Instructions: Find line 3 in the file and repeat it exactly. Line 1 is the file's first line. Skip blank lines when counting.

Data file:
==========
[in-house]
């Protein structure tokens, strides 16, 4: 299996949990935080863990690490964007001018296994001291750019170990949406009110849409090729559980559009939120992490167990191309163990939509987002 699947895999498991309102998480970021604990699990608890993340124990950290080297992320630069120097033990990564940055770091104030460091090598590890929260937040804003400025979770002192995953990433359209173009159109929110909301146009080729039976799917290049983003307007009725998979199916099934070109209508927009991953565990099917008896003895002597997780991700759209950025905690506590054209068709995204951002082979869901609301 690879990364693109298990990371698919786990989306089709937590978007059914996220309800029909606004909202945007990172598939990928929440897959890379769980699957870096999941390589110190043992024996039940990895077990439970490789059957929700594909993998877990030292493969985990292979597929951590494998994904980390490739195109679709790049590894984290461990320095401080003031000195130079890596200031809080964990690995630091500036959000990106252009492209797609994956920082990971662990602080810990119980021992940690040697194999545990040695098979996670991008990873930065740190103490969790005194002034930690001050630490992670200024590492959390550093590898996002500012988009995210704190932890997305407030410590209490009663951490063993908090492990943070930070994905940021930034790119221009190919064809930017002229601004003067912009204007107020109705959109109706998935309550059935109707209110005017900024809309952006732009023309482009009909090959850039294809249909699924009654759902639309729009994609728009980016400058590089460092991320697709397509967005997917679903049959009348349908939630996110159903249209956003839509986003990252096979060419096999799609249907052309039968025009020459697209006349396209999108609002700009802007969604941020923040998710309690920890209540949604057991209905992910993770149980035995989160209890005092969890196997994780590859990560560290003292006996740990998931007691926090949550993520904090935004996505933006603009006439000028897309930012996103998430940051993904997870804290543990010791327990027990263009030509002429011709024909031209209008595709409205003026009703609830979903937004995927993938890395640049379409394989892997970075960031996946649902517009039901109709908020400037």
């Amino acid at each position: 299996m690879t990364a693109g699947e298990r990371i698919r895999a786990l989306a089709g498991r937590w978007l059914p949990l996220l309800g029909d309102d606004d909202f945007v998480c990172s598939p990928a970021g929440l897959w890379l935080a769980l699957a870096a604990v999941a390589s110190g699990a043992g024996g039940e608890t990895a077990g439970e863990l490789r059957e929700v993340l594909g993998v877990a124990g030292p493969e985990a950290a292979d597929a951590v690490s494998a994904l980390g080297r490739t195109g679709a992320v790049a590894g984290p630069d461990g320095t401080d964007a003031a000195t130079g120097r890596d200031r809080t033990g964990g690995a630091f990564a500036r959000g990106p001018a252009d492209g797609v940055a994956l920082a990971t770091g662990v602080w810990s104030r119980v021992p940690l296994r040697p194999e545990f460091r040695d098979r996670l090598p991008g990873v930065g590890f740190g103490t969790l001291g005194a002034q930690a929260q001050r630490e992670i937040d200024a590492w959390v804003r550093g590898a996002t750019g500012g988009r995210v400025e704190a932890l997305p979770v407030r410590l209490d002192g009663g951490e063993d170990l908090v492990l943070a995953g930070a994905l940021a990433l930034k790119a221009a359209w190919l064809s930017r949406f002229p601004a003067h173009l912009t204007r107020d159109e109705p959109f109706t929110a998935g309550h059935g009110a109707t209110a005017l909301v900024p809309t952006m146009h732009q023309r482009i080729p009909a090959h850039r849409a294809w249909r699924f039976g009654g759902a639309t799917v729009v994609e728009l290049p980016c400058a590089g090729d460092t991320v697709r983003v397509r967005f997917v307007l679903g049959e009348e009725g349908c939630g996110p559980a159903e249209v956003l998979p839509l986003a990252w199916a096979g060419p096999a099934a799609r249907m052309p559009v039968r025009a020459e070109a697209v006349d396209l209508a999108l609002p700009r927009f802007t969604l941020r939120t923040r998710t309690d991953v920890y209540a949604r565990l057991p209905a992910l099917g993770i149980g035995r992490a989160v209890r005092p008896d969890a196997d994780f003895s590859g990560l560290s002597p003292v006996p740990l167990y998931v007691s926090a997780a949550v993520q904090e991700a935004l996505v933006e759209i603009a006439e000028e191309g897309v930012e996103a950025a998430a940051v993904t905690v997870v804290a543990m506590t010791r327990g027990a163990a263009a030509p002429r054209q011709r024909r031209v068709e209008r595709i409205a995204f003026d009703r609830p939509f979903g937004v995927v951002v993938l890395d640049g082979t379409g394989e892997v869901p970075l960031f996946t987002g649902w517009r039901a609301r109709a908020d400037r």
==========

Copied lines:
């Amino acid at each position: 299996m690879t990364a693109g699947e298990r990371i698919r895999a786990l989306a089709g498991r937590w978007l059914p949990l996220l309800g029909d309102d606004d909202f945007v998480c990172s598939p990928a970021g929440l897959w890379l935080a769980l699957a870096a604990v999941a390589s110190g699990a043992g024996g039940e608890t990895a077990g439970e863990l490789r059957e929700v993340l594909g993998v877990a124990g030292p493969e985990a950290a292979d597929a951590v690490s494998a994904l980390g080297r490739t195109g679709a992320v790049a590894g984290p630069d461990g320095t401080d964007a003031a000195t130079g120097r890596d200031r809080t033990g964990g690995a630091f990564a500036r959000g990106p001018a252009d492209g797609v940055a994956l920082a990971t770091g662990v602080w810990s104030r119980v021992p940690l296994r040697p194999e545990f460091r040695d098979r996670l090598p991008g990873v930065g590890f740190g103490t969790l001291g005194a002034q930690a929260q001050r630490e992670i937040d200024a590492w959390v804003r550093g590898a996002t750019g500012g988009r995210v400025e704190a932890l997305p979770v407030r410590l209490d002192g009663g951490e063993d170990l908090v492990l943070a995953g930070a994905l940021a990433l930034k790119a221009a359209w190919l064809s930017r949406f002229p601004a003067h173009l912009t204007r107020d159109e109705p959109f109706t929110a998935g309550h059935g009110a109707t209110a005017l909301v900024p809309t952006m146009h732009q023309r482009i080729p009909a090959h850039r849409a294809w249909r699924f039976g009654g759902a639309t799917v729009v994609e728009l290049p980016c400058a590089g090729d460092t991320v697709r983003v397509r967005f997917v307007l679903g049959e009348e009725g349908c939630g996110p559980a159903e249209v956003l998979p839509l986003a990252w199916a096979g060419p096999a099934a799609r249907m052309p559009v039968r025009a020459e070109a697209v006349d396209l209508a999108l609002p700009r927009f802007t969604l941020r939120t923040r998710t309690d991953v920890y209540a949604r565990l057991p209905a992910l099917g993770i149980g035995r992490a989160v209890r005092p008896d969890a196997d994780f003895s590859g990560l560290s002597p003292v006996p740990l167990y998931v007691s926090a997780a949550v993520q904090e991700a935004l996505v933006e759209i603009a006439e000028e191309g897309v930012e996103a950025a998430a940051v993904t905690v997870v804290a543990m506590t010791r327990g027990a163990a263009a030509p002429r054209q011709r024909r031209v068709e209008r595709i409205a995204f003026d009703r609830p939509f979903g937004v995927v951002v993938l890395d640049g082979t379409g394989e892997v869901p970075l960031f996946t987002g649902w517009r039901a609301r109709a908020d400037r």